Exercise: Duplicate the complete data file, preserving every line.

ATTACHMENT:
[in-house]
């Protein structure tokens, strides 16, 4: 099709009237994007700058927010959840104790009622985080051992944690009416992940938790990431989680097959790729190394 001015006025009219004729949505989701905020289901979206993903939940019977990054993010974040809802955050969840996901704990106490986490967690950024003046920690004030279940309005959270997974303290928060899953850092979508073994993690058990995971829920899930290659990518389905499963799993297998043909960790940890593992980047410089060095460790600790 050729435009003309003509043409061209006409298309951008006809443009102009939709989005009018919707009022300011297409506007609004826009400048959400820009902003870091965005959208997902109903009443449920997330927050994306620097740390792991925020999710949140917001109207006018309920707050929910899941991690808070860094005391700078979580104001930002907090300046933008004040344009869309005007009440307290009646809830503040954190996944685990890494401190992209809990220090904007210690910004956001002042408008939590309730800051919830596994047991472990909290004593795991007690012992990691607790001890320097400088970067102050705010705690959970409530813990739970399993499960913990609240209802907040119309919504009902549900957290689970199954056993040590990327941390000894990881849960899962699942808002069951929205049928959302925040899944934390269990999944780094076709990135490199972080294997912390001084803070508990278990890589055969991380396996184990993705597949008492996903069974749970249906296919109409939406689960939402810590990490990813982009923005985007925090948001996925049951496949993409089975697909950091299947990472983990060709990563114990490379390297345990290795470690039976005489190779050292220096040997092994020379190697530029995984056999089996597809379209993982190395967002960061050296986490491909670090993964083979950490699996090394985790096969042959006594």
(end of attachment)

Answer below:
[in-house]
């Protein structure tokens, strides 16, 4: 099709009237994007700058927010959840104790009622985080051992944690009416992940938790990431989680097959790729190394 001015006025009219004729949505989701905020289901979206993903939940019977990054993010974040809802955050969840996901704990106490986490967690950024003046920690004030279940309005959270997974303290928060899953850092979508073994993690058990995971829920899930290659990518389905499963799993297998043909960790940890593992980047410089060095460790600790 050729435009003309003509043409061209006409298309951008006809443009102009939709989005009018919707009022300011297409506007609004826009400048959400820009902003870091965005959208997902109903009443449920997330927050994306620097740390792991925020999710949140917001109207006018309920707050929910899941991690808070860094005391700078979580104001930002907090300046933008004040344009869309005007009440307290009646809830503040954190996944685990890494401190992209809990220090904007210690910004956001002042408008939590309730800051919830596994047991472990909290004593795991007690012992990691607790001890320097400088970067102050705010705690959970409530813990739970399993499960913990609240209802907040119309919504009902549900957290689970199954056993040590990327941390000894990881849960899962699942808002069951929205049928959302925040899944934390269990999944780094076709990135490199972080294997912390001084803070508990278990890589055969991380396996184990993705597949008492996903069974749970249906296919109409939406689960939402810590990490990813982009923005985007925090948001996925049951496949993409089975697909950091299947990472983990060709990563114990490379390297345990290795470690039976005489190779050292220096040997092994020379190697530029995984056999089996597809379209993982190395967002960061050296986490491909670090993964083979950490699996090394985790096969042959006594």